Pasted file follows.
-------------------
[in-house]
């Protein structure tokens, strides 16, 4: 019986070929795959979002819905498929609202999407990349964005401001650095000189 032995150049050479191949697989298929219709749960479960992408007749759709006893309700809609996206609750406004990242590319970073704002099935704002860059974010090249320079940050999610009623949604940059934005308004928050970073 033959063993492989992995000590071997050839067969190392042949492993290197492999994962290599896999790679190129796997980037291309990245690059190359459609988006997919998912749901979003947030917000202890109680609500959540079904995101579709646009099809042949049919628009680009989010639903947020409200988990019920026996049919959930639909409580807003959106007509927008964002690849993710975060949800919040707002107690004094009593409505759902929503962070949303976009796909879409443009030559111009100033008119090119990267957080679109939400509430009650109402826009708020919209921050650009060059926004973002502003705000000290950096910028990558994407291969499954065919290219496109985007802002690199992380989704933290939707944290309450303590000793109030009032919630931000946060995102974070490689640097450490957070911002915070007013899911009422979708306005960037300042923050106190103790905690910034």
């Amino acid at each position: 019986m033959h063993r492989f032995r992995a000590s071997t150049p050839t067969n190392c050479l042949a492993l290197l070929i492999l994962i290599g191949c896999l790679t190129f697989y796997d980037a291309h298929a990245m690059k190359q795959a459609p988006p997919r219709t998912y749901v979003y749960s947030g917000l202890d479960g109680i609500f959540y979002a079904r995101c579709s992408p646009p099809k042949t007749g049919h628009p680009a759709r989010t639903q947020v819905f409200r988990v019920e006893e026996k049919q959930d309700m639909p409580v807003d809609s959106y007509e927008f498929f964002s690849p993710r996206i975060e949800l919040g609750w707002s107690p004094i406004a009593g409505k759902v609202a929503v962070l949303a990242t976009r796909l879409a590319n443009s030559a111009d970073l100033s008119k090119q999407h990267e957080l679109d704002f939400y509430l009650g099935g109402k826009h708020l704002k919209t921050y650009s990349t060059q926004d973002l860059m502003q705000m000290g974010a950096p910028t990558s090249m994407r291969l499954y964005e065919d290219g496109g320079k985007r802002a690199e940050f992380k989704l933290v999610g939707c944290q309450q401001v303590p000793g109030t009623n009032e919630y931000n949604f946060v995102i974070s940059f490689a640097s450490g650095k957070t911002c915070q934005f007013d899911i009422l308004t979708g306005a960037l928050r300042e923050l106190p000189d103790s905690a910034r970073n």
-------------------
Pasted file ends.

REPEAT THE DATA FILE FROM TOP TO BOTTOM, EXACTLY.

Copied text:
[in-house]
């Protein structure tokens, strides 16, 4: 019986070929795959979002819905498929609202999407990349964005401001650095000189 032995150049050479191949697989298929219709749960479960992408007749759709006893309700809609996206609750406004990242590319970073704002099935704002860059974010090249320079940050999610009623949604940059934005308004928050970073 033959063993492989992995000590071997050839067969190392042949492993290197492999994962290599896999790679190129796997980037291309990245690059190359459609988006997919998912749901979003947030917000202890109680609500959540079904995101579709646009099809042949049919628009680009989010639903947020409200988990019920026996049919959930639909409580807003959106007509927008964002690849993710975060949800919040707002107690004094009593409505759902929503962070949303976009796909879409443009030559111009100033008119090119990267957080679109939400509430009650109402826009708020919209921050650009060059926004973002502003705000000290950096910028990558994407291969499954065919290219496109985007802002690199992380989704933290939707944290309450303590000793109030009032919630931000946060995102974070490689640097450490957070911002915070007013899911009422979708306005960037300042923050106190103790905690910034």
């Amino acid at each position: 019986m033959h063993r492989f032995r992995a000590s071997t150049p050839t067969n190392c050479l042949a492993l290197l070929i492999l994962i290599g191949c896999l790679t190129f697989y796997d980037a291309h298929a990245m690059k190359q795959a459609p988006p997919r219709t998912y749901v979003y749960s947030g917000l202890d479960g109680i609500f959540y979002a079904r995101c579709s992408p646009p099809k042949t007749g049919h628009p680009a759709r989010t639903q947020v819905f409200r988990v019920e006893e026996k049919q959930d309700m639909p409580v807003d809609s959106y007509e927008f498929f964002s690849p993710r996206i975060e949800l919040g609750w707002s107690p004094i406004a009593g409505k759902v609202a929503v962070l949303a990242t976009r796909l879409a590319n443009s030559a111009d970073l100033s008119k090119q999407h990267e957080l679109d704002f939400y509430l009650g099935g109402k826009h708020l704002k919209t921050y650009s990349t060059q926004d973002l860059m502003q705000m000290g974010a950096p910028t990558s090249m994407r291969l499954y964005e065919d290219g496109g320079k985007r802002a690199e940050f992380k989704l933290v999610g939707c944290q309450q401001v303590p000793g109030t009623n009032e919630y931000n949604f946060v995102i974070s940059f490689a640097s450490g650095k957070t911002c915070q934005f007013d899911i009422l308004t979708g306005a960037l928050r300042e923050l106190p000189d103790s905690a910034r970073n």